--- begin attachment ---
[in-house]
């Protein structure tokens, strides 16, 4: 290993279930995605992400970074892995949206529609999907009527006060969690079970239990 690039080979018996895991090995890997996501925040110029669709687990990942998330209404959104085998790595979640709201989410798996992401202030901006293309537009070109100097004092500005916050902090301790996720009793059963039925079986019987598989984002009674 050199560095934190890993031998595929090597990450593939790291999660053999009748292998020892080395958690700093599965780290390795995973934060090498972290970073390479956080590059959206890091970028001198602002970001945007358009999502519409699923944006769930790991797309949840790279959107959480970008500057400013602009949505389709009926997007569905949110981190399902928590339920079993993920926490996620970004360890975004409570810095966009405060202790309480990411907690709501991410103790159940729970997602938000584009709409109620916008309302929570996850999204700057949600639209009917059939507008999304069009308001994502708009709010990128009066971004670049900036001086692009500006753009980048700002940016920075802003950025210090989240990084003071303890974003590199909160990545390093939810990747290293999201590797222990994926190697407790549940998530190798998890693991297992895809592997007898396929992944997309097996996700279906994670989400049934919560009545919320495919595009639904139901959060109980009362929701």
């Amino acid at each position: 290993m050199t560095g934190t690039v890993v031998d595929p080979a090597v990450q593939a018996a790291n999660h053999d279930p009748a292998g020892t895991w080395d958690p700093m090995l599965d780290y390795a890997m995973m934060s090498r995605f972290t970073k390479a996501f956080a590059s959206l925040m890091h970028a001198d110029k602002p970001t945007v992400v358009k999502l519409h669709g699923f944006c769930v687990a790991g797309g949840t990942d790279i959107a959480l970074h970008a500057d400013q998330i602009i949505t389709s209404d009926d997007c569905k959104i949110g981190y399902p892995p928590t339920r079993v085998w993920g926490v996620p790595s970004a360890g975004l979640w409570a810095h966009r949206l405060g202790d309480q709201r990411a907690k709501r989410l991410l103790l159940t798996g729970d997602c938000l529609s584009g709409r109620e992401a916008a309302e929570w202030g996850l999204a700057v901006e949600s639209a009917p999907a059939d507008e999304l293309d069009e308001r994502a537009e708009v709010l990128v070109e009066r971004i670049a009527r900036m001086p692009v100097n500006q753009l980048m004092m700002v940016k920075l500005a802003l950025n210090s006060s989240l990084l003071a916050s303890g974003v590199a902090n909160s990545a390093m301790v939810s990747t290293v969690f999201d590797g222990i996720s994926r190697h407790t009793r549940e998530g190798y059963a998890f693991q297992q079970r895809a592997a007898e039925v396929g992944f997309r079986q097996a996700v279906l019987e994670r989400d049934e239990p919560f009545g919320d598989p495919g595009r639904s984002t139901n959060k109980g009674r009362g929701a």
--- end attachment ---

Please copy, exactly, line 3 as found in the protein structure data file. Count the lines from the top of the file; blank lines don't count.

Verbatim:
């Amino acid at each position: 290993m050199t560095g934190t690039v890993v031998d595929p080979a090597v990450q593939a018996a790291n999660h053999d279930p009748a292998g020892t895991w080395d958690p700093m090995l599965d780290y390795a890997m995973m934060s090498r995605f972290t970073k390479a996501f956080a590059s959206l925040m890091h970028a001198d110029k602002p970001t945007v992400v358009k999502l519409h669709g699923f944006c769930v687990a790991g797309g949840t990942d790279i959107a959480l970074h970008a500057d400013q998330i602009i949505t389709s209404d009926d997007c569905k959104i949110g981190y399902p892995p928590t339920r079993v085998w993920g926490v996620p790595s970004a360890g975004l979640w409570a810095h966009r949206l405060g202790d309480q709201r990411a907690k709501r989410l991410l103790l159940t798996g729970d997602c938000l529609s584009g709409r109620e992401a916008a309302e929570w202030g996850l999204a700057v901006e949600s639209a009917p999907a059939d507008e999304l293309d069009e308001r994502a537009e708009v709010l990128v070109e009066r971004i670049a009527r900036m001086p692009v100097n500006q753009l980048m004092m700002v940016k920075l500005a802003l950025n210090s006060s989240l990084l003071a916050s303890g974003v590199a902090n909160s990545a390093m301790v939810s990747t290293v969690f999201d590797g222990i996720s994926r190697h407790t009793r549940e998530g190798y059963a998890f693991q297992q079970r895809a592997a007898e039925v396929g992944f997309r079986q097996a996700v279906l019987e994670r989400d049934e239990p919560f009545g919320d598989p495919g595009r639904s984002t139901n959060k109980g009674r009362g929701a």